Publishers Offering Feature-Packed, Digital Textbooks to Overcome Used Market Woes
July 23, 2013 10:28 AM
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About 77 percent of students said they still prefer print books
Textbook publishers are hoping to battle the used textbook market with digital options, but it could take some time before students hop on that bandwagon.
Publishers like McGraw-Hill Education and Pearson Plc don't make any money on used textbooks; their revenue comes from sales of new textbooks. However, college students in particular aren't always willing to pay the steep prices for new textbooks -- which can run hundreds of dollars -- after already having to pay thousands for tuition.
This is where the used market comes in handy. Students can buy used print books on the cheap, and then resell them when the semester is over.
used "Biology" by Sylvia Mader and Michael Windelspecht as an example. The brand-new print version costs $229, and the used version costs $102. Students can typically resell it for about $95.
Which route do you think students are going to take?
To address this issue for publishers, they're launching
digital e-book versions
of their textbooks. This allows them to sell access codes to students, which expire when the semester ends.
For the book "Biology," the e-book version costs $120.
This is still more expensive than the used print version, and students don't have the option to resell it after use. But textbook publishers insist that the bonus material along with the access code is worth the extra money.
These digital versions can offer quizzes, study guides, flash cards, notes and some even act as a personal tutor for an additional fee.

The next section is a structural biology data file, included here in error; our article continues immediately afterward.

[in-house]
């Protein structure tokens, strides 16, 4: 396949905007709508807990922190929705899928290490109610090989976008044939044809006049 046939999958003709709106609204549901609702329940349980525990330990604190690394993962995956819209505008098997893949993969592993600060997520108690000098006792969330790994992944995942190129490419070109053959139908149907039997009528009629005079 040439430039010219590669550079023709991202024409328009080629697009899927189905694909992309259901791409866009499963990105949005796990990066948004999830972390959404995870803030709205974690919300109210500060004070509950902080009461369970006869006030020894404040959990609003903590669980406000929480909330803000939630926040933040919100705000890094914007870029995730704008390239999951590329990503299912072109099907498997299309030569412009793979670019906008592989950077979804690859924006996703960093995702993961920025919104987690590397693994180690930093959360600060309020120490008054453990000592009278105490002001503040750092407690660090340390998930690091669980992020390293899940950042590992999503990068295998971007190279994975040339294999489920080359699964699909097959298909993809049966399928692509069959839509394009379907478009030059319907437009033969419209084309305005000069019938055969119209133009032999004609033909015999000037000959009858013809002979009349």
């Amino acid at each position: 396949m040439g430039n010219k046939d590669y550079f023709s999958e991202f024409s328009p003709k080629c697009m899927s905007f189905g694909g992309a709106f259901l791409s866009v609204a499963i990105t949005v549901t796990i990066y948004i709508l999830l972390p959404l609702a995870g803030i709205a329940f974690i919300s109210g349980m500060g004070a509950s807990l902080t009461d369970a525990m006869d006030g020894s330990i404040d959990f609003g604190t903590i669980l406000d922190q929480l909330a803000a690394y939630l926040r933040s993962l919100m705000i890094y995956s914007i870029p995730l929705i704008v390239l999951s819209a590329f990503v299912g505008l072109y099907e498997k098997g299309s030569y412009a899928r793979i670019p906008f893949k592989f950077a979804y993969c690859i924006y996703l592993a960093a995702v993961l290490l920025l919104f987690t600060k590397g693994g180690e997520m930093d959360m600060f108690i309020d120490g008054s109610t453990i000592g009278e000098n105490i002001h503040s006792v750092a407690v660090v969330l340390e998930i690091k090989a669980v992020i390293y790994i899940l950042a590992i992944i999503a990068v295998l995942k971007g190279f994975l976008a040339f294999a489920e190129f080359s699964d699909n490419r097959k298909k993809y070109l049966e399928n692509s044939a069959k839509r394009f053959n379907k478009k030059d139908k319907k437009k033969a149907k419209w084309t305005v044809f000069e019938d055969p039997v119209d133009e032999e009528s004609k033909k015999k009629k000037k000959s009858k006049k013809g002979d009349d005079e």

McGraw-Hill launched its LearnSmart software in 2010, which is a persona guide through the company's e-books. At that time, there were only 150,000 subscribers. In 2012, there were more than a million students. They pay about $25 to $35 per course on top of the cost of the e-book.
But not all students care to use the extra features that come with e-books. Many still like to hold a physical book in their hands and study on their own without guides and quizzes to slow the process. Not everyone learns the same way.
In a 2012 study by the National Association of College Stores, about 77 percent of students said they still prefer print books. Another survey showed that just 14 percent of classes required online e-books.
Tech giants like Apple, Amazon and Microsoft have been working with publishers to offer e-books on devices like the iPad, Kindle and Surface. It's a win-win situation, since the tech companies sell their hardware and textbook publishers often get a cut of e-book versions sold.
Last year, Apple introduced
iBooks Author and iBooks 2
. iBook Author is Mac software that allows textbook writers and publishers to create textbooks for the iPad, and iBooks 2 is the sequel to the iBooks app that provides students with new study options like note-taking.
This article is over a month old, voting and posting comments is disabled
7/23/2013 3:03:45 PM
Let's see, ever increasing tuition because of an unlimited student loan package the University's know will "absorb" the extra costs, more and more fees associated with college, increasing gas and transportation costs, and fewer jobs for graduates when they get done.
The last thing I'm going to waste 100 dollars on is a e-textbook that allows me access to the content for one semester with no way of making money on the product at the end of the semester. Give me rights to sell it back to Amazon and maybe I'll talk. I generally pay 5 - 20 dollars per book after I buy it used and sell it back to Amazon.
"We shipped it on Saturday. Then on Sunday, we rested." -- Steve Jobs on the iPad launch
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